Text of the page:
Lemongrass is also known as sereh, citronella grass or takrai. It smells fresh like lemon if you crush the hard stalk or cut it smaller. However, it does not have the sour taste of lemon. Read more about how to use the aromatic lemongrass in your dishes.
What do you use lemongrass for
In Thai curry pastes or in Vietnamese tamarind soup with pineapple, lemongrass gives the dish a fresh scent and taste.
It is often combined with coconut milk in desserts. Such as this chia seed pudding with coconut milk.
Lemongrass is also suitable for a marinade. For example for tofu and shrimp.
“To make the fresh and aromatic of the lemongrass stand out better, lemongrass is often combined with a little acid taste of, for example, lime, lemon or tamarind.”
How to work with lemongrass for your dishes
- Bruise: with the pestle (of your mortar) or the handle of a large knife (only for the advanced!) You hit the entire stem a few times. You cook the lemongrass in a hot liquid (soup, tea, coconut milk, etc.). Lemongrass is removed after cooking.
- Cutting: cut the stem diagonally and let it draw in hot liquid. You can leave the slices in the soup or tea for decoration.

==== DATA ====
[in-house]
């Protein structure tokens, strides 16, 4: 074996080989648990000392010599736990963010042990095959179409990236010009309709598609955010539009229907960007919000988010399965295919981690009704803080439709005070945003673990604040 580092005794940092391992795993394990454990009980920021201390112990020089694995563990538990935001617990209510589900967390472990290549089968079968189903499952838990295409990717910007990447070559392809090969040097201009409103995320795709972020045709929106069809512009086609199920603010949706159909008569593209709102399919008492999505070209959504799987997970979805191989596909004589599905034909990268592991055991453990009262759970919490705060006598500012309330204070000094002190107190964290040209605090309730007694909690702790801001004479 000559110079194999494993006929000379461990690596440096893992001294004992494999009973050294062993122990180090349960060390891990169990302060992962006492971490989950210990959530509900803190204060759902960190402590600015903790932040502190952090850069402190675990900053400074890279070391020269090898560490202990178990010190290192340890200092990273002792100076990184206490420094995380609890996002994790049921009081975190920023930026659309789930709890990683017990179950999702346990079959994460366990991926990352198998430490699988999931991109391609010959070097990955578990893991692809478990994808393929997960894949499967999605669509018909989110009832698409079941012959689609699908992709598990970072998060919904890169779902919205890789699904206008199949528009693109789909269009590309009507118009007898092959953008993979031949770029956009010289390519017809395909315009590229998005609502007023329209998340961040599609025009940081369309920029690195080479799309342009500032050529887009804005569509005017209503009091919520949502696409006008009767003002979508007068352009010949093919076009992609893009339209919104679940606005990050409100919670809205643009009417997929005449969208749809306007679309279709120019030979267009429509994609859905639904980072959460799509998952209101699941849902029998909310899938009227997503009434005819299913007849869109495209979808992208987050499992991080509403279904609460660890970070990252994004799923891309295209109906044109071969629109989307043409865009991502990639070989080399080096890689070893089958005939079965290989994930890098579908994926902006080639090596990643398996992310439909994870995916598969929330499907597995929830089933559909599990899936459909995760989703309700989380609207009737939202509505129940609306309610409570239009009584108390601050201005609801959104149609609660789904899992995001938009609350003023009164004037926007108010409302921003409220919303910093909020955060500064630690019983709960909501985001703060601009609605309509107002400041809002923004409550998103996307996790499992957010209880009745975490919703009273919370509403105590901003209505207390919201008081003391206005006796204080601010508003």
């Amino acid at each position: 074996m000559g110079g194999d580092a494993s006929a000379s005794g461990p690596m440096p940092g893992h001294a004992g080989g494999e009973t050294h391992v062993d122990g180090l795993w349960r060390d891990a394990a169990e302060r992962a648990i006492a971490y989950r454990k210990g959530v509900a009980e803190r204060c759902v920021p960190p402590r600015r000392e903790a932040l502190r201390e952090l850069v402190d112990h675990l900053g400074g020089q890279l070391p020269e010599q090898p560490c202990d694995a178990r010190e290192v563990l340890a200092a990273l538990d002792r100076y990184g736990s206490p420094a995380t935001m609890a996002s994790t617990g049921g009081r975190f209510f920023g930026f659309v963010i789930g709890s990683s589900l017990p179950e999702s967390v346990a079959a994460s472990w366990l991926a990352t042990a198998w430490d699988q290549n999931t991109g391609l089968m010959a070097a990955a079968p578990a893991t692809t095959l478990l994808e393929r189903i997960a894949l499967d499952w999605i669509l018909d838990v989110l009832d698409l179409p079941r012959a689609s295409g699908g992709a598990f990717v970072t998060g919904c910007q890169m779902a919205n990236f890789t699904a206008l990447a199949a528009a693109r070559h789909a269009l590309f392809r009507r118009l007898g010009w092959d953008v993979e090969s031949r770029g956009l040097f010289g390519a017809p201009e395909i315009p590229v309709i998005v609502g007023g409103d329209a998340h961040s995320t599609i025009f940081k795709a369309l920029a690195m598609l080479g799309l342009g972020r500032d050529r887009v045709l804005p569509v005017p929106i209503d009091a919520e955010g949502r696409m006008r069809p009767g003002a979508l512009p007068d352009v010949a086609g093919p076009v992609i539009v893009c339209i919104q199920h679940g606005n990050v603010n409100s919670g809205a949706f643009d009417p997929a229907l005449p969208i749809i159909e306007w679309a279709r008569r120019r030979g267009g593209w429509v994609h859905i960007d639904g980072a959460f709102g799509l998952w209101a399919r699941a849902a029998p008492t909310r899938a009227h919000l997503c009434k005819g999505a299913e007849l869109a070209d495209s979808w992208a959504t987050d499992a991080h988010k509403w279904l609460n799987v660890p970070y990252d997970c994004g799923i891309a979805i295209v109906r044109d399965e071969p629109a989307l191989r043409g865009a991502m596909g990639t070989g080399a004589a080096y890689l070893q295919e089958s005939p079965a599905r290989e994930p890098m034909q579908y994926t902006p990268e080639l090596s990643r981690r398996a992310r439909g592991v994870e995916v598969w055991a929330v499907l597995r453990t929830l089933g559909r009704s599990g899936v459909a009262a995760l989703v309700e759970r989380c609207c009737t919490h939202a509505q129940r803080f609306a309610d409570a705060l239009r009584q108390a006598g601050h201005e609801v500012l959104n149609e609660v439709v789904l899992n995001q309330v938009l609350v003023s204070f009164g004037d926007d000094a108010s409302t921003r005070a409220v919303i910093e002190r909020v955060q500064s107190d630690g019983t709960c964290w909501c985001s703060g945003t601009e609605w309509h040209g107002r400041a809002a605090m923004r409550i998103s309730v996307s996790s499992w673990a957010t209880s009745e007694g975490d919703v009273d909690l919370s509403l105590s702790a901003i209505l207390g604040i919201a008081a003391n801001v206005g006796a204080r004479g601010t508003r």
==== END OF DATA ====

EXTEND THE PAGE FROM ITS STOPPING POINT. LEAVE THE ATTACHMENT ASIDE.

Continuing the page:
- Chop small: remove the outer hard layer (sometimes the stem is so thin that there is no hard exterior), the bottom hard piece (you throw that away) and a large piece of the top so that about 10 cm from the underside is left. First cut this softest part of the lemongrass into a thin ring with a sharp knife and then chop everything as small as possible. Use in stir-fry dishes or marinades. The rest of the lemongrass, the hard parts, is stored for use in liquid dishes.
- Mash fine into a puree: first chop the lemongrass as described above. Then pound in a mortar for a (curry) paste puree.
How to store lemongrass
Lemongrass can be stored in the fridge for a few weeks in the packaging or wrapped in a tea towel. Or three months in the freezer.
Tip for freezing small chopped lemongrass:
Cut the cores of 2 or more packs of lemongrass into thin rings. And finely chop them in a small food processor. Because a small quantity does not run in the food processor, I make a supply. If you don’t have a food processor, you can chop everything finely with a large knife.
Place a layer of chopped lemongrass in a freezer. Put a sheet of baking paper on it and put a layer of lemongrass on it. I always make a layer of lemongrass roughly correspond with two stems of lemongrass. In these small amounts the frozen lemongrass is thawed so quickly that you can immediately add it to your dish or crush it for a fresh curry paste. Ideal, right?
And: easy to grow it yourself
When put in water, the stems of lemongrass will grow roots. Plant them in a pot with garden soil when the roots are about 3 cm. It grows easily and before you know you are cooking with your own home-grown lemongrass.